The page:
Townsend’s profile on UNC-CH’s website shows she was the academic counselor for men’s and women’s basketball at the University of Minnesota. She worked there after the university went through one of the most notorious scandals in college basketball history.
In 1999, the St. Paul Pioneer Press uncovered a cheating scandal involving a former university office manager who had written papers, filled out take-home exams and done other course work for 20 basketball players over a five-year period. The NCAA hit the university with numerous sanctions and wiped a 1997 Final Four appearance from the record books.
Townsend did not return messages to her work or cell phones.
A suspect paper
Willingham said after her early experience with the female athlete’s paper, she avoided the African studies papers by spending most of her time working with athletes in the nonrevenue sports, and by helping students with introductory English classes. But the issue arose again in 2008, she said, when she was asked to look at a history paper for a football player.
She said it, too, did not look like the student had written it. Willingham said she told the program director, Robert Mercer, that she believed the tutor, Jennifer Wiley, had done the work. Mercer referred Willingham to another academic counselor, who denied a problem and took no action, she said.
That was the last straw, she said, and she began seeking jobs outside of the academic support program. In early 2010, she began working for another learning center at UNC that serves nonathletes.
Two years after Willingham said she raised questions, NCAA investigators found that Wiley had written parts of papers for three football players. One of them, Willingham said, was the same football player she previously reported.
Wiley, who received a letter in 2010 that disassociated her from the university, has declined numerous requests to talk about her work for the support program. She did not talk to the university or the NCAA.
Mercer was moved to another job earlier this year. He could not be reached for comment.
Willingham said she met with university attorneys at their request in mid 2010, during the NCAA investigation, to discuss what happened in 2008. She said they thanked her for coming, and never talked to her again. She said she never heard from the NCAA.
Willingham provided no records to support her claims and would not identify specific athletes for fear that would violate the federal Family Educational Rights and Privacy Act, also known as FERPA. The law requires universities to keep most education records private or face the loss of federal funding.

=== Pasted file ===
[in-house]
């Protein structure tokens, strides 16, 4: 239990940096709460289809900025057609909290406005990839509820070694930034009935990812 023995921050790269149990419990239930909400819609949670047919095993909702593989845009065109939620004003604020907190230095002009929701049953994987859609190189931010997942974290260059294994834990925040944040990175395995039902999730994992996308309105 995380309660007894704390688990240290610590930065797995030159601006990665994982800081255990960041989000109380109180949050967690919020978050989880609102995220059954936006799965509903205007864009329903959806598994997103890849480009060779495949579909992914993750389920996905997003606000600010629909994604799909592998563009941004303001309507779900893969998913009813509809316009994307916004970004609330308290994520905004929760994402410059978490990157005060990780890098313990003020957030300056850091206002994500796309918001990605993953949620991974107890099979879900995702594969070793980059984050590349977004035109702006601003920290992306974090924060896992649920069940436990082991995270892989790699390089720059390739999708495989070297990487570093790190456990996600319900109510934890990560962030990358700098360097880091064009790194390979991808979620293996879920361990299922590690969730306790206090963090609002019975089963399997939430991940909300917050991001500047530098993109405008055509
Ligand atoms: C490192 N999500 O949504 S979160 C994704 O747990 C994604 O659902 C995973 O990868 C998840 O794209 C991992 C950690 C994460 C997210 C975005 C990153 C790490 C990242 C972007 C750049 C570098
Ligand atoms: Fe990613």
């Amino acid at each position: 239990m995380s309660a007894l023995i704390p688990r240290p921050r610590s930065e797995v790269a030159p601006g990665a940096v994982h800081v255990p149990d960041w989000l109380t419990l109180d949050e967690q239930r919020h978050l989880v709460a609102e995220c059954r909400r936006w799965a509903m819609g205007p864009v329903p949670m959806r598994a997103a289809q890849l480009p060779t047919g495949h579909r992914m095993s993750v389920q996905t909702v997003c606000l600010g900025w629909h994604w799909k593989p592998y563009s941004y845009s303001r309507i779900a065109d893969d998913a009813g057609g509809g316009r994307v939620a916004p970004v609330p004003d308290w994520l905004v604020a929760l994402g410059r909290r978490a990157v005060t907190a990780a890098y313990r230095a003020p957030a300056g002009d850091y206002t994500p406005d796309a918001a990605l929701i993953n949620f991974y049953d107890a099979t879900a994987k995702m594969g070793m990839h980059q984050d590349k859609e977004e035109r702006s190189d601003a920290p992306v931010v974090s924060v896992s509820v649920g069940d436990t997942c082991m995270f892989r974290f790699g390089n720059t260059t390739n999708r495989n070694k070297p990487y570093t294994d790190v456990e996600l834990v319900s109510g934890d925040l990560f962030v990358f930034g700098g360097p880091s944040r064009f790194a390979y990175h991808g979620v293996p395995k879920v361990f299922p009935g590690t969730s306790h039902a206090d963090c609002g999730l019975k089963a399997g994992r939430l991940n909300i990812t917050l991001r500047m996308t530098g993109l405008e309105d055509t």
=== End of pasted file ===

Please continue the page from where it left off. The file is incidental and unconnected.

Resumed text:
University officials have repeatedly cited FERPA in declining to discuss various developments in the academic fraud case, or to produce records related to it. They have also released statements criticizing the disclosure of such records, which have been some of the strongest pieces of evidence as to the extent of the scandal.
For the most part, Willingham does not blame the athletes. While she described a few as uncooperative and troublesome, many were “amazing kids” who wanted to succeed on the field and in the classroom, but they were so far behind academically that it was an almost impossible goal.
“It’s not right,” Willingham said. “It’s the adults who are not doing what they are supposed to do.”
News researcher David Raynor contributed to this report.
The University of North Carolina academic-athletic scandal was a controversy regarding alleged fraud and academic dishonesty committed by the University of North Carolina at Chapel Hill (UNC), which became one of the most widely publicized academic scandals in United States history. Following a lesser scandal that began in 2010 involving academic fraud and improper benefits with the university's football program, two hundred questionable classes offered by the university's African and Afro-American Studies department (commonly known as AFAM) came to light. While initially the media focused more on the implications for the famous UNC men's basketball program, the university was placed on probation by its accrediting organization.